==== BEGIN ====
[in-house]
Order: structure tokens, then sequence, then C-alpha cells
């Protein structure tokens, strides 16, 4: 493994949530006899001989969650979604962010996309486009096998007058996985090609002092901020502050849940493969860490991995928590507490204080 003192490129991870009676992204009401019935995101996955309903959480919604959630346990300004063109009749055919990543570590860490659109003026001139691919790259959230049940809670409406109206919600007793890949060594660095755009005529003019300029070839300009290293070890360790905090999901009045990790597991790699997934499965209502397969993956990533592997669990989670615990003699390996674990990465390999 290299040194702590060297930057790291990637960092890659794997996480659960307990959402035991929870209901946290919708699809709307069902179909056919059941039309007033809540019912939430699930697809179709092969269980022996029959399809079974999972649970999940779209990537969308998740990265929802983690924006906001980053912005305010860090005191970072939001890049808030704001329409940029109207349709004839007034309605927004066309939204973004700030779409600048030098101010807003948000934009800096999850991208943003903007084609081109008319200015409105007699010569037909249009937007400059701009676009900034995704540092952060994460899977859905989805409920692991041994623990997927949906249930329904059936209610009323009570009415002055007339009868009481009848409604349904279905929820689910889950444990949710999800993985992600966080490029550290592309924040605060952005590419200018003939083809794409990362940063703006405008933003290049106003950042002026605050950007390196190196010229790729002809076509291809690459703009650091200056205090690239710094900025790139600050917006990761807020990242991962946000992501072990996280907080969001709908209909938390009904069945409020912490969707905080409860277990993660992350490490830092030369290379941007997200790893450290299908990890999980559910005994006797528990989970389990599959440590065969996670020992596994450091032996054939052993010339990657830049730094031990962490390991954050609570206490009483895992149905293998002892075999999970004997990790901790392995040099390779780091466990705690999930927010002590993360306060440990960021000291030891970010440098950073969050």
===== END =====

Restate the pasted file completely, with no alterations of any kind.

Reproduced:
[in-house]
Order: structure tokens, then sequence, then C-alpha cells
């Protein structure tokens, strides 16, 4: 493994949530006899001989969650979604962010996309486009096998007058996985090609002092901020502050849940493969860490991995928590507490204080 003192490129991870009676992204009401019935995101996955309903959480919604959630346990300004063109009749055919990543570590860490659109003026001139691919790259959230049940809670409406109206919600007793890949060594660095755009005529003019300029070839300009290293070890360790905090999901009045990790597991790699997934499965209502397969993956990533592997669990989670615990003699390996674990990465390999 290299040194702590060297930057790291990637960092890659794997996480659960307990959402035991929870209901946290919708699809709307069902179909056919059941039309007033809540019912939430699930697809179709092969269980022996029959399809079974999972649970999940779209990537969308998740990265929802983690924006906001980053912005305010860090005191970072939001890049808030704001329409940029109207349709004839007034309605927004066309939204973004700030779409600048030098101010807003948000934009800096999850991208943003903007084609081109008319200015409105007699010569037909249009937007400059701009676009900034995704540092952060994460899977859905989805409920692991041994623990997927949906249930329904059936209610009323009570009415002055007339009868009481009848409604349904279905929820689910889950444990949710999800993985992600966080490029550290592309924040605060952005590419200018003939083809794409990362940063703006405008933003290049106003950042002026605050950007390196190196010229790729002809076509291809690459703009650091200056205090690239710094900025790139600050917006990761807020990242991962946000992501072990996280907080969001709908209909938390009904069945409020912490969707905080409860277990993660992350490490830092030369290379941007997200790893450290299908990890999980559910005994006797528990989970389990599959440590065969996670020992596994450091032996054939052993010339990657830049730094031990962490390991954050609570206490009483895992149905293998002892075999999970004997990790901790392995040099390779780091466990705690999930927010002590993360306060440990960021000291030891970010440098950073969050």